The top of the forward fuselage is glued on. This is where the hatch and latch are attached too. Another system check.

    Views with closed and open hatch. Note the battery plug in the nose beneath the Rx The hatches main function is to make it easy to install or change the prop. Motor replacement is theoretically possible, but demanding of great manual dexterity and a good set of medical forceps.


    Attached Files:

  15. liftline

    liftline Member

    Details on the forward fuselage

    Valve covers, machine gun, cockpit fairing, gun sight and headrest. These details add little weight and make the model much more pleasing to the eye.

    Note the lugs for attaching struts on the fuselage and the lower wing.

    Attached Files:

  16. liftline

    liftline Member

    Top wing goes on

    The lugs are basically glue traps and position aids to get a strong, true wing/spar attachment without the use of jigs.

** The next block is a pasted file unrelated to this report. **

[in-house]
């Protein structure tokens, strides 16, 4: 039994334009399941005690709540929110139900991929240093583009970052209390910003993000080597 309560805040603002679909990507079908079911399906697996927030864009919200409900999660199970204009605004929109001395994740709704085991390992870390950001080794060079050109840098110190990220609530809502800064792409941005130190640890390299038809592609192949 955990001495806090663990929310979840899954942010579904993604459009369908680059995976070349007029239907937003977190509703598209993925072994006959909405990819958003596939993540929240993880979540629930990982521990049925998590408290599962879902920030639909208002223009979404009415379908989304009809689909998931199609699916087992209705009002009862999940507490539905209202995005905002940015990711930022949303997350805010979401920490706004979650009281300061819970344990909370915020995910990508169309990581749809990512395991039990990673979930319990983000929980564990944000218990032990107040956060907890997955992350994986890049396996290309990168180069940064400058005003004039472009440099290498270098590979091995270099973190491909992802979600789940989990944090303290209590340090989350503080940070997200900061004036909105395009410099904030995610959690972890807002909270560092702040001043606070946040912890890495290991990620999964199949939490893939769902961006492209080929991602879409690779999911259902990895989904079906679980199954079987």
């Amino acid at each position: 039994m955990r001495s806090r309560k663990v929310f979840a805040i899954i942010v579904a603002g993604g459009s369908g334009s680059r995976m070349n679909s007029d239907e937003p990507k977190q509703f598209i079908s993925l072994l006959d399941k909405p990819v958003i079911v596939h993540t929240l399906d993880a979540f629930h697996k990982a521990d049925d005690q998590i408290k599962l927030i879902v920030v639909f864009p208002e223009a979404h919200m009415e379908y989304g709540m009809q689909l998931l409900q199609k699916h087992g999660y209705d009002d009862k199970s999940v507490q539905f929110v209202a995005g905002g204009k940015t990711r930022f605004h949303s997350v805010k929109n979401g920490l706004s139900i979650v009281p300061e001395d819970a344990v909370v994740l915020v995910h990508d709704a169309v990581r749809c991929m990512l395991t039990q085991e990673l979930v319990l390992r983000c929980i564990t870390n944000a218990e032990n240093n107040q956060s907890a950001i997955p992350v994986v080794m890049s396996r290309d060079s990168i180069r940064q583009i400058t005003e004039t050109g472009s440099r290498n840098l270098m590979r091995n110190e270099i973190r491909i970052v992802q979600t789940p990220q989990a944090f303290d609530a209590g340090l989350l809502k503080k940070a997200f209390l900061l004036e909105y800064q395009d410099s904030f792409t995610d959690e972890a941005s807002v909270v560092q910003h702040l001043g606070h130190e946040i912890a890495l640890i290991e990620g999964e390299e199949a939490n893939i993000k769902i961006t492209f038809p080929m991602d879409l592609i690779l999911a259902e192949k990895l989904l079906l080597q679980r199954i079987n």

Exhaust pipes go on at this stage. Note the Lewis gun on the top wing. People always ask if it fires. No, it does not :cry:

    Check to see the open hood clears the wing.

    Attached Files:

  17. liftline

    liftline Member

    battery hatch

    An important detail, keeps the battery out of the prop. Simple latch mechanism, can be backed up by removable tape if you want a bit more assurance. Works on the engine hatch too.

    Note to self: the hatch would close more easily if the flange cut-out wasn't blocked by the wire retaining strap. Cut the strap back!

    Note to readers: This is an example of designing in the cloud.

    Attached Files:

  18. liftline

    liftline Member

    A few more views

    Nice poses of the beauty.

    Attached Files:

    Uyraell likes this.
  19. Zathros

    Zathros Guest

    That is really sweet. I want to make one of these, but want to make something that flies as slow as possible. Very nice looking plane there.
  20. schorhr

    schorhr Member

    Great job!
    The fruits of long planning and building :)
    Real clever design (and much tidier then my projects :D )